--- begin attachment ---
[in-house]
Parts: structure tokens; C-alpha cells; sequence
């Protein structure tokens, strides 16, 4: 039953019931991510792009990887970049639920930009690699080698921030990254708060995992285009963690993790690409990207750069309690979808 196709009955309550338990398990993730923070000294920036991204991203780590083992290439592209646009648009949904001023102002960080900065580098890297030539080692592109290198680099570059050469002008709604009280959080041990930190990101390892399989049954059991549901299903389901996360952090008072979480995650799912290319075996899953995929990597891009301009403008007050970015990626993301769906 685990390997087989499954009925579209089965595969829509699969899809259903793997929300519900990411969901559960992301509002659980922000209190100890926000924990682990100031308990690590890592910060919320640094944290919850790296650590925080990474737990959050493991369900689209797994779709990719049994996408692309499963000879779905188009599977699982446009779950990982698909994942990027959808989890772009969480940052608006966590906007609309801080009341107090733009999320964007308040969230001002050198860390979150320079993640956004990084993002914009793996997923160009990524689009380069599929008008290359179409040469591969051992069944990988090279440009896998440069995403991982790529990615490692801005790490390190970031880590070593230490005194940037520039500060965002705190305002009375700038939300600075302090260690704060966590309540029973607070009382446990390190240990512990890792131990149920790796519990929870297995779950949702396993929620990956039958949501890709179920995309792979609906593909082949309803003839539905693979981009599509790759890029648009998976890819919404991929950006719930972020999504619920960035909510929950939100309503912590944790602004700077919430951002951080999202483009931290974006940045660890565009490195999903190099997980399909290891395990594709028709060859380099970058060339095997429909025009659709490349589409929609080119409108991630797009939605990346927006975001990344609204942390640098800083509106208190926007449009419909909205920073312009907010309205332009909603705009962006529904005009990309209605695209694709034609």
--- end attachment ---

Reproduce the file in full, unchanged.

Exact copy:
[in-house]
Parts: structure tokens; C-alpha cells; sequence
């Protein structure tokens, strides 16, 4: 039953019931991510792009990887970049639920930009690699080698921030990254708060995992285009963690993790690409990207750069309690979808 196709009955309550338990398990993730923070000294920036991204991203780590083992290439592209646009648009949904001023102002960080900065580098890297030539080692592109290198680099570059050469002008709604009280959080041990930190990101390892399989049954059991549901299903389901996360952090008072979480995650799912290319075996899953995929990597891009301009403008007050970015990626993301769906 685990390997087989499954009925579209089965595969829509699969899809259903793997929300519900990411969901559960992301509002659980922000209190100890926000924990682990100031308990690590890592910060919320640094944290919850790296650590925080990474737990959050493991369900689209797994779709990719049994996408692309499963000879779905188009599977699982446009779950990982698909994942990027959808989890772009969480940052608006966590906007609309801080009341107090733009999320964007308040969230001002050198860390979150320079993640956004990084993002914009793996997923160009990524689009380069599929008008290359179409040469591969051992069944990988090279440009896998440069995403991982790529990615490692801005790490390190970031880590070593230490005194940037520039500060965002705190305002009375700038939300600075302090260690704060966590309540029973607070009382446990390190240990512990890792131990149920790796519990929870297995779950949702396993929620990956039958949501890709179920995309792979609906593909082949309803003839539905693979981009599509790759890029648009998976890819919404991929950006719930972020999504619920960035909510929950939100309503912590944790602004700077919430951002951080999202483009931290974006940045660890565009490195999903190099997980399909290891395990594709028709060859380099970058060339095997429909025009659709490349589409929609080119409108991630797009939605990346927006975001990344609204942390640098800083509106208190926007449009419909909205920073312009907010309205332009909603705009962006529904005009990309209605695209694709034609």